Both the Katy and MKT trails have a crushed limestone surface. This worried us a bit because we are used to long-distance riding on pavement with 25mm tires. Jenn switched out to a 35mm tire on her female-specific hybrid, and Ed rode his Top Fuel mountain bike.
The wider road tire was more than sufficient for the crushed limestone surface. It provided plenty of traction and control without severely impacting rolling resistance. We saw several other riders with 35mm tires, but nobody with anything less. That seems like a good compromise between rideability and friction. However, the next couple of entries are mountain bike trails near Columbia, and you can certainly fat tire your entire bike weekend.
Rockbridge State Park Mountain Bike Trails
Rockbridge State Park is about five miles south of Columbia and one of the most beautiful places in the state. It features an impressive namesake Rock Bridge and two caves with side-by-side entrances on the same creek. The downstream cave, Devil’s Icebox, blows a massive amount of cold air but is closed to the public. The upstream cave, Conner’s Cave, is open to the public for exploration. You want to bring a helmet and multiple sources of light, but you can spend an hour or so exploring the stream passage and several side passages.
Rockbridge State Park also features three connected mountain bike loops making it the premier mountain biking in Columbia. Start in the middle on the 2-mile Springbrook Trail. This 2-mile long beginner loop gives you access to deep forests and a smooth, flowing trail with about 200′ of elevation gain. If you want more adventure, challenge yourself with the intermediate Deer Run Loop (3.7 miles, 500′ gain) or Sinkhole Loop (2.5 miles, 300′ gain). Note, our mileage is different from Trailforks’ because we’re mapping a full loop closure. Also, the trail to Devil’s Icebox is closed to bikes because of high traffic, steps, and boardwalks.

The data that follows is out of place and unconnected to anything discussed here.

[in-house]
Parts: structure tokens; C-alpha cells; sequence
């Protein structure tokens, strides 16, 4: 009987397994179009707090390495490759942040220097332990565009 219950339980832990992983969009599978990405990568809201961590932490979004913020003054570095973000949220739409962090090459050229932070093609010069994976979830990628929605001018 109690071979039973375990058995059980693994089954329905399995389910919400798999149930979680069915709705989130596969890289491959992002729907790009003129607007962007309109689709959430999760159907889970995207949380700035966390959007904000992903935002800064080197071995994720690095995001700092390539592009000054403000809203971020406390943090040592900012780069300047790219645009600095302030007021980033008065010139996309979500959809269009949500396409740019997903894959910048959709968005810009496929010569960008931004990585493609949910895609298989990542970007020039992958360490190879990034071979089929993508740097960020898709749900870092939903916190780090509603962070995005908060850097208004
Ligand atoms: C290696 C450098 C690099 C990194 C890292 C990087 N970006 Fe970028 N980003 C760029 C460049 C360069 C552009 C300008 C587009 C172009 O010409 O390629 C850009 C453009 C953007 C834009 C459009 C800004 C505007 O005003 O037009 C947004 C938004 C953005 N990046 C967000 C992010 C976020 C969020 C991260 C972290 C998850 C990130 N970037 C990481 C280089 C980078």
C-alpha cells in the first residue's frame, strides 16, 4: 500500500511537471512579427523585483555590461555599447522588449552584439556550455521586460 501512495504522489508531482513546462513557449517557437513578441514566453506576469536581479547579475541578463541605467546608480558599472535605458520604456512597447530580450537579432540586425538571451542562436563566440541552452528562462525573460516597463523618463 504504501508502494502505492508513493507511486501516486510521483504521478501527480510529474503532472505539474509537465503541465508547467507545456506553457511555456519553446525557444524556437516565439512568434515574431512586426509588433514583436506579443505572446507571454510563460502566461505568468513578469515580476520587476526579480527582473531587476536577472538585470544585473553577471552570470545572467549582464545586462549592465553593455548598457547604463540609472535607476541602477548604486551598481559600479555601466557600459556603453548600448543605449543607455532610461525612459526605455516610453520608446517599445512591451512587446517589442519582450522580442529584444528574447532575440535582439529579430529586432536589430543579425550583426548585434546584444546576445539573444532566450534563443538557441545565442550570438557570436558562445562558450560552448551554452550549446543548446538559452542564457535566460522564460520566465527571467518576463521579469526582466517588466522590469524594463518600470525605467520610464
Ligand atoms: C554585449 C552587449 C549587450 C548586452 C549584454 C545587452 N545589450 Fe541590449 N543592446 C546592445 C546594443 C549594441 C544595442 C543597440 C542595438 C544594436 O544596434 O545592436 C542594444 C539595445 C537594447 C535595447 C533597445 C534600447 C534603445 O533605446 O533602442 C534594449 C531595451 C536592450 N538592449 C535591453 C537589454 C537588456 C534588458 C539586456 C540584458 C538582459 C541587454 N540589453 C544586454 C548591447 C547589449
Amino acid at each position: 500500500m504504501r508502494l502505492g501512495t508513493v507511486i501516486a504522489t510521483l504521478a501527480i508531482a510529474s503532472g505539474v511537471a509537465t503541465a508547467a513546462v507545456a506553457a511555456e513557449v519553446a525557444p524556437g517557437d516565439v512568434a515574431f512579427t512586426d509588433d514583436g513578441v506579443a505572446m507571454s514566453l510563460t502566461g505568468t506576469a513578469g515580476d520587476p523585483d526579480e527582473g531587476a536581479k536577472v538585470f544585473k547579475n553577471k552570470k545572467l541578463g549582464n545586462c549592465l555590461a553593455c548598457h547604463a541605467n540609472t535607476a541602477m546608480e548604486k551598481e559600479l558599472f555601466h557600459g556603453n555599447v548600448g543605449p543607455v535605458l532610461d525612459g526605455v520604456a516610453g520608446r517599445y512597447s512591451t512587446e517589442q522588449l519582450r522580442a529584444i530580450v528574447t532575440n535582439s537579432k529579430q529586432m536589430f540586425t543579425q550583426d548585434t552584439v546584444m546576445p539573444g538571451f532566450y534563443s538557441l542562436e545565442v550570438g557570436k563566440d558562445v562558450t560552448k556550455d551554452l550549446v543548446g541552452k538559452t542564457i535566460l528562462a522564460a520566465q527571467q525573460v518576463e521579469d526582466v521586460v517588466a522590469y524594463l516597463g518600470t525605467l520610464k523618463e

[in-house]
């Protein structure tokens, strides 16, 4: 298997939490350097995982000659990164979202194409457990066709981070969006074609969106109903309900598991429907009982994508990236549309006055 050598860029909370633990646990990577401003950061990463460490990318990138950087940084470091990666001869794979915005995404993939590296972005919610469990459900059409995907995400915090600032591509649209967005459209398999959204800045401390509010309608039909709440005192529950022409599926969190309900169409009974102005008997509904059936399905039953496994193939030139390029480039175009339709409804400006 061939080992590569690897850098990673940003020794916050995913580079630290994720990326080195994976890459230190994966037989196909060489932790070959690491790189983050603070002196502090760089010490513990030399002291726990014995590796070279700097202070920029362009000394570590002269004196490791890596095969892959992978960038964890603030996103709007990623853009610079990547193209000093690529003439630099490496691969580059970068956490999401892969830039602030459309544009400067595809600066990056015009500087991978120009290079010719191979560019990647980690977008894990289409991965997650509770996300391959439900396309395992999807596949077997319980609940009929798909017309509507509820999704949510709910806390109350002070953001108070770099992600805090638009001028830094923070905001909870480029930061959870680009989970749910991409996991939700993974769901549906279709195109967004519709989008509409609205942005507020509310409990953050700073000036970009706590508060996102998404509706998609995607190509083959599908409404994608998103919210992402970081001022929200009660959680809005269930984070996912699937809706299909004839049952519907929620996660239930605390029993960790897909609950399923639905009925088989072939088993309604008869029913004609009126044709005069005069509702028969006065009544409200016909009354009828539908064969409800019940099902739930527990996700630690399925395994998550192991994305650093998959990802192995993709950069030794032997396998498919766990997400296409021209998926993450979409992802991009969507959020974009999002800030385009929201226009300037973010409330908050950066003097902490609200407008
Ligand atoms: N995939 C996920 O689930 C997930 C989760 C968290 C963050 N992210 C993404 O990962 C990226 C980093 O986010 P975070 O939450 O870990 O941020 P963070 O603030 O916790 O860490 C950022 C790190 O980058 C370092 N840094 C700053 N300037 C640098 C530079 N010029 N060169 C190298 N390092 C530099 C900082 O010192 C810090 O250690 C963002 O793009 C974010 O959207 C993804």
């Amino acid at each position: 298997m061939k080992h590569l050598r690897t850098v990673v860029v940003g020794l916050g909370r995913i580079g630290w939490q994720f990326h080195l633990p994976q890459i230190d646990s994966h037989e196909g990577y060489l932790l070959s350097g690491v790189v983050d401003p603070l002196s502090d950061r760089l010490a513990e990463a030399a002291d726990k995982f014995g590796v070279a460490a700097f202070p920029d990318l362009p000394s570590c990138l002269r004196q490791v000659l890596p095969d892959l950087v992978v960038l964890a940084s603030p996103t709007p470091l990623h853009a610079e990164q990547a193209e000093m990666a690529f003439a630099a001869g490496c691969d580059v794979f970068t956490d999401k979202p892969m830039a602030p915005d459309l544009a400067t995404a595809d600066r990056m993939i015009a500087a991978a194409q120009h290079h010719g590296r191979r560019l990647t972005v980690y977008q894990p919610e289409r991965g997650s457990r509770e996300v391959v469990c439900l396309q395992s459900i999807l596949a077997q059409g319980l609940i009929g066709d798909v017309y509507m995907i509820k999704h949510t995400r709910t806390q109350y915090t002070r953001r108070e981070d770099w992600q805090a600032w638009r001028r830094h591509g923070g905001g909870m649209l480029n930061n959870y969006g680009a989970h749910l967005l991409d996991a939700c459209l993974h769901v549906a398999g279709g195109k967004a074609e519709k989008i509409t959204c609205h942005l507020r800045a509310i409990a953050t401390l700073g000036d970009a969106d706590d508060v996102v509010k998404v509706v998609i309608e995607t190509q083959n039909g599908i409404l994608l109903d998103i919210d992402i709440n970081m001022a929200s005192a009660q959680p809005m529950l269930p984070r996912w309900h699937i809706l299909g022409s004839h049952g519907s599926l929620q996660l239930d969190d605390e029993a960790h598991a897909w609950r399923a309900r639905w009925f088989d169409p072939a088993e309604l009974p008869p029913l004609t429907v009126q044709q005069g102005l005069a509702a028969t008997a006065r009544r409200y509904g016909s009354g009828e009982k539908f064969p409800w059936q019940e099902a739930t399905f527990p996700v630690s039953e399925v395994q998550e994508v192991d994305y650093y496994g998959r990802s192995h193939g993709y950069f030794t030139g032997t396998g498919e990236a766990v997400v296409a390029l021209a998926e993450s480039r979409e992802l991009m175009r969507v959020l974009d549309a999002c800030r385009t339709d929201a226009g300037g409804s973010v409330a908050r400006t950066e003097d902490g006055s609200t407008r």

You can also ride the 2-mile, 200′ gain Grasslands Loop or combine two or more of these loops into a longer, epic ride. There are even connector trails from the parking lots to these loops. You can count on great mountain biking (as long as it’s dry), but you can’t count on decent cell coverage. Download our map onto your phone before heading out so you can find your way.
Finger Lakes State Park
Finger Lakes State Park is known for its off road vehicle trails. You can bring your ATV or UTV here and ride almost everywhere in the park on a network of trails. Some are relatively easy; others will test your mettle. However, even if you don’t own a rig, you can still enjoy a natural escape in Finger Lakes State Park.
There are rental kayaks and two interconnected paddle trails that are perfect for aquatic exploration. There are also 2.5 miles of beginner/intermediate riding on the Kelly Branch Bike Trail. It’s fabulous that the bike trails are 100% separated from the ORV trails, but they tend to stay muddy longer than other area trails. There are also many sharp curves and “whoop style up and downs” impacting your flow, which took it down a notch or two in my book.
It’s mandatory to ride the loop counter-clockwise, and there’s a stream crossing in the first 1/2 mile that you’ll probably get your feet wet on. However, this can be avoided by taking the South Loop Connector, which starts just below the skills (pump-track) course. I don’t know if I would make a dedicated trip to ride Kelly Branch, but I would definitely come for the paddling/biking combo.
Cosmopolitan Park / Rhett’s Run
Cosmopolitan Park is the diametric opposite of Finger Lakes. There’s little draw for tourists to visit the park other than Rhett’s Run, a fabulous mountain biking loop.